Thursday, January 3, 2013

La Dame de Chantilly


Vanilla: shy, coquette, courtesan?
What's that just behind her lace?

La Dame de Chantilly

2 oz Remy Martin V

1/2 oz simple syrup

1/2 tsp LACTART

3/4 - 1 oz egg white


Shake (hard) all the ingredients dry and then with ice.

Garnish with a further spritz or two of Vanilla Lace Bitters and possibly a marzipan flower or candied violet.











While definitely borrowing from the White Lady for general structure, I wanted to create a cocktail purely to showcase the Vanilla Lace Bitters. Gin seemed a bit too intricate and aromatic in its own right to use as a base spirit, though something white would be appropriate so there would be no overlap with vanillin from barrel-aging. In focusing on the "Lace" part of the bitters, my thoughts went straight to the Big Bopper. And given Chantilly is one of oodles of famed lace-making villages in France, my favorite white brandy seemed appropriate here.

The base out of the way, I also wanted to minimize other flavors in the drink, the sweet and the sour that is. Easy simple syrup fit for the sweet, but I took time to seek out something more flavorless than any citrus:  namely one of the food acids championed by Mr. Fix the Pumps himself, Lactart (the acid, not Darcy O'Neil). The Lactart surprised me: maybe I just needed to practice with it, but in my 2 testers of this recipe it proved enough acidity to get the egg whites foaming without crazy-hard shaking while being mild enough to, well, minimize spit-curdling (an issue I've had with lemon juice in a number of cocktails).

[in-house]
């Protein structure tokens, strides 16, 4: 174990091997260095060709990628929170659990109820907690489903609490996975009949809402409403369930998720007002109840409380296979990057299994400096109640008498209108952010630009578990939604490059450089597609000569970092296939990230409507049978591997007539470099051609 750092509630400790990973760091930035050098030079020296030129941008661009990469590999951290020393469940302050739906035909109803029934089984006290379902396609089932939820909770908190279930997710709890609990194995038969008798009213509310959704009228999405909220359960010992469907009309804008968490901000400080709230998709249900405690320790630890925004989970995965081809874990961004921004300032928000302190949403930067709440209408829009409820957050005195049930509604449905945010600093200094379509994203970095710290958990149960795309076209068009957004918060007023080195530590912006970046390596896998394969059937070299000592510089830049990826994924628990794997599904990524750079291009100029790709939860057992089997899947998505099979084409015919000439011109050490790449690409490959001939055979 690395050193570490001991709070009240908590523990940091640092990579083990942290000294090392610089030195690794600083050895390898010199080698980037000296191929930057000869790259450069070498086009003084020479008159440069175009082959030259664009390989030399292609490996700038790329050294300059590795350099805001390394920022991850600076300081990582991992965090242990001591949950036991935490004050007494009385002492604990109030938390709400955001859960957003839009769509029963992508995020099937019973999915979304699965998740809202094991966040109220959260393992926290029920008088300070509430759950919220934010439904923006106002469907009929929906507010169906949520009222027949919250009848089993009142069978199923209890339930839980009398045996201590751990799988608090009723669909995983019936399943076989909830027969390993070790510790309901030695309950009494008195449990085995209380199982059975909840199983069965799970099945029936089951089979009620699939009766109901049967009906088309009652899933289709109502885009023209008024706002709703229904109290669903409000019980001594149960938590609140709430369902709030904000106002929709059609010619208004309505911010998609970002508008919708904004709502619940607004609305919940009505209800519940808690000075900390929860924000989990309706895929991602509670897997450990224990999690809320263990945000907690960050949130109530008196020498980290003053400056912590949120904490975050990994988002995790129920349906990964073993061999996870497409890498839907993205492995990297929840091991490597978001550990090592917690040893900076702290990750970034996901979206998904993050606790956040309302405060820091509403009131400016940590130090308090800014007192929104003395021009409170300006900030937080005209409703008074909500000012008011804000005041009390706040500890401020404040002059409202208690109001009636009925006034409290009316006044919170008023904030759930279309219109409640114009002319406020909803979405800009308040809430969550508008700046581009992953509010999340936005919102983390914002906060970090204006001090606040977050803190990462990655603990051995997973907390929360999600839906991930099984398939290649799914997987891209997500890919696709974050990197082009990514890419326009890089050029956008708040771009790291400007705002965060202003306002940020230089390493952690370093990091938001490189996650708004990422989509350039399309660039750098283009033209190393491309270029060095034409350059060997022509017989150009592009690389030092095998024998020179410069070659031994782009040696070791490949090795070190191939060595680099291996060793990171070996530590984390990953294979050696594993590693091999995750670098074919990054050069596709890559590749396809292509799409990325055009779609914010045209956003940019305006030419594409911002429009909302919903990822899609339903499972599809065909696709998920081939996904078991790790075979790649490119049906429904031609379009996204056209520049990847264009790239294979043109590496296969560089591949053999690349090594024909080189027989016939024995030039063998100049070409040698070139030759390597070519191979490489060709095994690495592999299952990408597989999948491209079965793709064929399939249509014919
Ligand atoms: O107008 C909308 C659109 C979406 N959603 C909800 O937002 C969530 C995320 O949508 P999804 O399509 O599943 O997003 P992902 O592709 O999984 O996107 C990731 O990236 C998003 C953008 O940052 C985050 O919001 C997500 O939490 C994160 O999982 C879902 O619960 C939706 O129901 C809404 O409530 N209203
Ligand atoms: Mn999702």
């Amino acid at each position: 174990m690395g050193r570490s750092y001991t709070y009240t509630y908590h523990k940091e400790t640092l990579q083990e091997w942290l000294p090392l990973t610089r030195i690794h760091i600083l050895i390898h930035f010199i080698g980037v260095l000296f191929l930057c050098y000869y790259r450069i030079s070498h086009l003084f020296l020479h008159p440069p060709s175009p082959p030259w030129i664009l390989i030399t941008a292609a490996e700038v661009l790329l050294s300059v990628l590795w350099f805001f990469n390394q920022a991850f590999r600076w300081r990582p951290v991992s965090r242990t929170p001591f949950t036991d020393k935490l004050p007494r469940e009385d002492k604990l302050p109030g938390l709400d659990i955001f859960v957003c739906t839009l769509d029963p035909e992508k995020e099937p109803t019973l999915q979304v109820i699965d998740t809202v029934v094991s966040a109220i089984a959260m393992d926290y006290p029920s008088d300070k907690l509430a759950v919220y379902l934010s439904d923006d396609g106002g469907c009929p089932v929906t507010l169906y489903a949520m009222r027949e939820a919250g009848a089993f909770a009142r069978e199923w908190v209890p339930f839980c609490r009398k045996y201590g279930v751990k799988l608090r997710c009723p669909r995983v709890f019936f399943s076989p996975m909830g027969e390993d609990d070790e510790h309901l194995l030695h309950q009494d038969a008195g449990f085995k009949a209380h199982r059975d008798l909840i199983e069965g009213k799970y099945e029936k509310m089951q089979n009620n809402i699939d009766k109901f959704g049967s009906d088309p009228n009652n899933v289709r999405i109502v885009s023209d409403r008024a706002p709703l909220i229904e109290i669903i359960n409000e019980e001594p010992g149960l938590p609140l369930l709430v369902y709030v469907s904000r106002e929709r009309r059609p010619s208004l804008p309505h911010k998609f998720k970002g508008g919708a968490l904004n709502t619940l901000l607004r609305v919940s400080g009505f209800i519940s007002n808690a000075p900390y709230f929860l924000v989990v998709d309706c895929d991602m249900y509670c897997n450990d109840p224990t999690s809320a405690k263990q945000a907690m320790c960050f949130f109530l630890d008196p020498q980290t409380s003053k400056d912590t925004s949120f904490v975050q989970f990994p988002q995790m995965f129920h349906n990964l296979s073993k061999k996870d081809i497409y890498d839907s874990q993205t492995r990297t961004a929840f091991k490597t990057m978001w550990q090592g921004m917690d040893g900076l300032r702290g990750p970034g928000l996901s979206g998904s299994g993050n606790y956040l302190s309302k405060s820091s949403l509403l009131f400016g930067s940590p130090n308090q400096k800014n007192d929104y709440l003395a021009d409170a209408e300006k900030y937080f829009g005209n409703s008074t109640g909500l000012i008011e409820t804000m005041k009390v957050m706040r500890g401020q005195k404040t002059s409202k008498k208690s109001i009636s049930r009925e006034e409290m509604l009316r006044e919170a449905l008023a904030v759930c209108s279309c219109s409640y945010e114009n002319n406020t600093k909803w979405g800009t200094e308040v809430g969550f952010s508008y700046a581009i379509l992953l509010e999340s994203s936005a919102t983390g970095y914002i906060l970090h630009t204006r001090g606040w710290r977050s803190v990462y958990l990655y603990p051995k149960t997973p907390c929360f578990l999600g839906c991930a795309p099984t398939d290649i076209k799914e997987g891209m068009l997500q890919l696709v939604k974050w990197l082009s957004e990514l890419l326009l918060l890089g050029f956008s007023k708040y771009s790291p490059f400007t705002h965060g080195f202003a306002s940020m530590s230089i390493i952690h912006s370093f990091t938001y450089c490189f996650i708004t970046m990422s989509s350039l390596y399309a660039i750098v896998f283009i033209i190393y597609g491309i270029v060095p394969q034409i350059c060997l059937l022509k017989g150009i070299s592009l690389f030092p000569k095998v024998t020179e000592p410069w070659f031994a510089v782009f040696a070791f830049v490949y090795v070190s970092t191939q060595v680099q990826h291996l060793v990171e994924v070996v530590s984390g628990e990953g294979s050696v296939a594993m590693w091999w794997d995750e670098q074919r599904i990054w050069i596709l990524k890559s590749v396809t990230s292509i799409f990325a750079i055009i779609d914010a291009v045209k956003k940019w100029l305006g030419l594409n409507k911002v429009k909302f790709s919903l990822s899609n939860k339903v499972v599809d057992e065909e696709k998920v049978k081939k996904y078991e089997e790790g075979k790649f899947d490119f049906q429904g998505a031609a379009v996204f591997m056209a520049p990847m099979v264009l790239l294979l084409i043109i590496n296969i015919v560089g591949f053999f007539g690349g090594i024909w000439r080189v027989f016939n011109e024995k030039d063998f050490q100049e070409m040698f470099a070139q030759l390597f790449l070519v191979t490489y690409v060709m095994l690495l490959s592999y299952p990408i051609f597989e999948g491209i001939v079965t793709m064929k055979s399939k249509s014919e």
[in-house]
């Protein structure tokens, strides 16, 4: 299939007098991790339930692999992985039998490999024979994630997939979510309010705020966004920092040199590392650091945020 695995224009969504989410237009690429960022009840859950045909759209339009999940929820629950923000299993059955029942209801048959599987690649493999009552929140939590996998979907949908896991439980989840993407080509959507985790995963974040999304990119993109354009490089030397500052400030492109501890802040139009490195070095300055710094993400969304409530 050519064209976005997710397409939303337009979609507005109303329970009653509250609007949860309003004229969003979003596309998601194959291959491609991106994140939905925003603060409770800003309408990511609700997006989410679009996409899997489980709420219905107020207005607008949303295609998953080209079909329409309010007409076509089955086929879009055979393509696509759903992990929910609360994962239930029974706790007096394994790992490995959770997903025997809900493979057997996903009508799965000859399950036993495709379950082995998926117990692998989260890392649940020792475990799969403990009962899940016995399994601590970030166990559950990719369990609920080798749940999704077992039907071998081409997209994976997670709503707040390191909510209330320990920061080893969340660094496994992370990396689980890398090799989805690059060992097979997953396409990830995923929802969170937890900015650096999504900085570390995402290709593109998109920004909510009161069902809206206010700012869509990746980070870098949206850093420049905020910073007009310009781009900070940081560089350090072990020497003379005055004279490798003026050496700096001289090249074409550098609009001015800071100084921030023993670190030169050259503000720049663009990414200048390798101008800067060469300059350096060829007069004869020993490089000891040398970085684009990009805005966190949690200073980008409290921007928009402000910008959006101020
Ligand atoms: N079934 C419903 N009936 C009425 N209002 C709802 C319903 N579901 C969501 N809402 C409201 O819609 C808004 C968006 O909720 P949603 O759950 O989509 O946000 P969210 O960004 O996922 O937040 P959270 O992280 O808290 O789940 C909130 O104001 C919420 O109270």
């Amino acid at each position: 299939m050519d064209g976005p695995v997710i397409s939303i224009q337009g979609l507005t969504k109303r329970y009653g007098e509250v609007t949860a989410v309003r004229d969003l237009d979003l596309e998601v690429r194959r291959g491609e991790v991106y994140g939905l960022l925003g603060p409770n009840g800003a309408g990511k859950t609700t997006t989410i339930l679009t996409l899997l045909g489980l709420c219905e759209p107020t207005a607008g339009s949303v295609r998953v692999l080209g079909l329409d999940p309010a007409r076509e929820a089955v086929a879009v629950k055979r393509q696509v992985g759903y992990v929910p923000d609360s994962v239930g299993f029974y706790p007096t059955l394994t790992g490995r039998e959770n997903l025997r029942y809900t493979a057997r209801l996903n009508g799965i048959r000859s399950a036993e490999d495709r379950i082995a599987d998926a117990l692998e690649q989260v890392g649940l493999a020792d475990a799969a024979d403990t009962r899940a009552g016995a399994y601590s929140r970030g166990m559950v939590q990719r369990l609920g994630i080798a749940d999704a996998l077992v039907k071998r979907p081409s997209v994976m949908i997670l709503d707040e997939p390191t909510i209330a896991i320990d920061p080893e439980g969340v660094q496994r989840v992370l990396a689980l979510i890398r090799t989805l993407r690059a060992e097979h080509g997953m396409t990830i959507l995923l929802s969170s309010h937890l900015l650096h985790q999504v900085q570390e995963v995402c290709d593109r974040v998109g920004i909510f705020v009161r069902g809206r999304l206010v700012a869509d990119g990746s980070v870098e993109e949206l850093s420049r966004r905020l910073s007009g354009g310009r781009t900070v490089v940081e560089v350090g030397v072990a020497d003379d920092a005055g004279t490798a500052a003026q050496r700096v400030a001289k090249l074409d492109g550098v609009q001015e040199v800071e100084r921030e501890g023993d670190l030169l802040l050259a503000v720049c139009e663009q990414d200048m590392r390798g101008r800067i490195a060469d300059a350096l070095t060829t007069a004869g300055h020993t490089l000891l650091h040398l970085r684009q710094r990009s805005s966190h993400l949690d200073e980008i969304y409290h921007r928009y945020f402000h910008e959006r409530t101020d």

Now, I always get confuzzled about egg white measurements given in amount of what's in the egg (half a white, a whole white..). No doubt we all buy different sizes of eggs and even within a carton there can be noticeable variation (case in point while testing: one egg from my carton yielded 1 oz egg whites while another yielded 1 1/4 oz). The 3/4 - 1 oz indicated above seems to be about right for adding body to a cocktail and then a nice thin lacy layer of steady foam on top (without it being wet dog aromatic overkill). I wouldn't go lower than 3/4 oz: 1/2 oz seems too little to get the foam going properly, at least with this amount of acid.

Perhaps it's because of the egg white's body or the robust grape spirit flavor of the Remy V, but this recipe needs about 2 tsp (plus the spritzes on top) to properly taste the Vanilla Lace Bitters. Because they're rather bitter, that touch of bitterness can serve as a good hallmark for telling when the drink is balanced. You might want slightly more or less depending on your palate.

I'd be curious to know your thoughts on this minimalist cocktail. You could probably use it in numerous ways to highlight various bitters ("La Dame de...") and for its structure...also very like the Pegu Club now that I think of it...the rare triad of sweet, sour and bitter cohere like (because I've got them on the brain) Led Zeppelin getting back together (there, I said it).

Stay tuned in a day or so, I've got one other recipe using the bitters!